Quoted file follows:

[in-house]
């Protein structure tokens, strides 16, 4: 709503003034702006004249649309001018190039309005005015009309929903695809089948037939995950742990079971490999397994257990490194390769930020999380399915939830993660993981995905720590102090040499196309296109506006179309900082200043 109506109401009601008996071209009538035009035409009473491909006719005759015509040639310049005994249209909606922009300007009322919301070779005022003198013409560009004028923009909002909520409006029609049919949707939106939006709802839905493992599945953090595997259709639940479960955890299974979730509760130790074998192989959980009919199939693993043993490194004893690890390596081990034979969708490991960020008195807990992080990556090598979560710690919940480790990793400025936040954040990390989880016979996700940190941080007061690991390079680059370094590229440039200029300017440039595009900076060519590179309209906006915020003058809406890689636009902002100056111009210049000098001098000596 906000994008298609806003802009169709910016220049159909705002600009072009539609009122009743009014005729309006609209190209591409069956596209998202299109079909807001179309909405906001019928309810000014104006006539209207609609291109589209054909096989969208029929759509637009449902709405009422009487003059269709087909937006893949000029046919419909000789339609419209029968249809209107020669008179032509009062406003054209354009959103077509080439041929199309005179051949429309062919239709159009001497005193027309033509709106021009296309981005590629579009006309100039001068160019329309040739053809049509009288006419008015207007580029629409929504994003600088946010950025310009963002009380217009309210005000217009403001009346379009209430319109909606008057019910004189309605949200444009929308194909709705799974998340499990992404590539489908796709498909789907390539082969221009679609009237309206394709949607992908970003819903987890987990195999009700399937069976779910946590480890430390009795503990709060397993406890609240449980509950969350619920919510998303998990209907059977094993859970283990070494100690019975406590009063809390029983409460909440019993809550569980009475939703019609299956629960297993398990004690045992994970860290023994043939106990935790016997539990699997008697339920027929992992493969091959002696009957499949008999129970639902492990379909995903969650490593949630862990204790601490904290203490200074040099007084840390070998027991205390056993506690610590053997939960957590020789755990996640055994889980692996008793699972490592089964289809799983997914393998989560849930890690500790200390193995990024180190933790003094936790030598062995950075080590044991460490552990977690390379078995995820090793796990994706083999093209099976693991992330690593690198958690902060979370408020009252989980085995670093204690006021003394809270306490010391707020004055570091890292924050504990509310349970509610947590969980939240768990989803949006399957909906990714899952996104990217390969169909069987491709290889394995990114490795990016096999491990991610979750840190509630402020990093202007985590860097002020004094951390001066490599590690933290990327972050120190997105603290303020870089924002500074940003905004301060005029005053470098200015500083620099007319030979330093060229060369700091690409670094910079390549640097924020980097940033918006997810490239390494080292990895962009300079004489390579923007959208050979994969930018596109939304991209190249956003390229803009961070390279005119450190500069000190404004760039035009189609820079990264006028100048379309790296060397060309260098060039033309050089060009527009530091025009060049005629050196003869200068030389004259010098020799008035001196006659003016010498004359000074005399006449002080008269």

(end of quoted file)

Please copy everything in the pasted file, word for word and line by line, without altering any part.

[in-house]
């Protein structure tokens, strides 16, 4: 709503003034702006004249649309001018190039309005005015009309929903695809089948037939995950742990079971490999397994257990490194390769930020999380399915939830993660993981995905720590102090040499196309296109506006179309900082200043 109506109401009601008996071209009538035009035409009473491909006719005759015509040639310049005994249209909606922009300007009322919301070779005022003198013409560009004028923009909002909520409006029609049919949707939106939006709802839905493992599945953090595997259709639940479960955890299974979730509760130790074998192989959980009919199939693993043993490194004893690890390596081990034979969708490991960020008195807990992080990556090598979560710690919940480790990793400025936040954040990390989880016979996700940190941080007061690991390079680059370094590229440039200029300017440039595009900076060519590179309209906006915020003058809406890689636009902002100056111009210049000098001098000596 906000994008298609806003802009169709910016220049159909705002600009072009539609009122009743009014005729309006609209190209591409069956596209998202299109079909807001179309909405906001019928309810000014104006006539209207609609291109589209054909096989969208029929759509637009449902709405009422009487003059269709087909937006893949000029046919419909000789339609419209029968249809209107020669008179032509009062406003054209354009959103077509080439041929199309005179051949429309062919239709159009001497005193027309033509709106021009296309981005590629579009006309100039001068160019329309040739053809049509009288006419008015207007580029629409929504994003600088946010950025310009963002009380217009309210005000217009403001009346379009209430319109909606008057019910004189309605949200444009929308194909709705799974998340499990992404590539489908796709498909789907390539082969221009679609009237309206394709949607992908970003819903987890987990195999009700399937069976779910946590480890430390009795503990709060397993406890609240449980509950969350619920919510998303998990209907059977094993859970283990070494100690019975406590009063809390029983409460909440019993809550569980009475939703019609299956629960297993398990004690045992994970860290023994043939106990935790016997539990699997008697339920027929992992493969091959002696009957499949008999129970639902492990379909995903969650490593949630862990204790601490904290203490200074040099007084840390070998027991205390056993506690610590053997939960957590020789755990996640055994889980692996008793699972490592089964289809799983997914393998989560849930890690500790200390193995990024180190933790003094936790030598062995950075080590044991460490552990977690390379078995995820090793796990994706083999093209099976693991992330690593690198958690902060979370408020009252989980085995670093204690006021003394809270306490010391707020004055570091890292924050504990509310349970509610947590969980939240768990989803949006399957909906990714899952996104990217390969169909069987491709290889394995990114490795990016096999491990991610979750840190509630402020990093202007985590860097002020004094951390001066490599590690933290990327972050120190997105603290303020870089924002500074940003905004301060005029005053470098200015500083620099007319030979330093060229060369700091690409670094910079390549640097924020980097940033918006997810490239390494080292990895962009300079004489390579923007959208050979994969930018596109939304991209190249956003390229803009961070390279005119450190500069000190404004760039035009189609820079990264006028100048379309790296060397060309260098060039033309050089060009527009530091025009060049005629050196003869200068030389004259010098020799008035001196006659003016010498004359000074005399006449002080008269």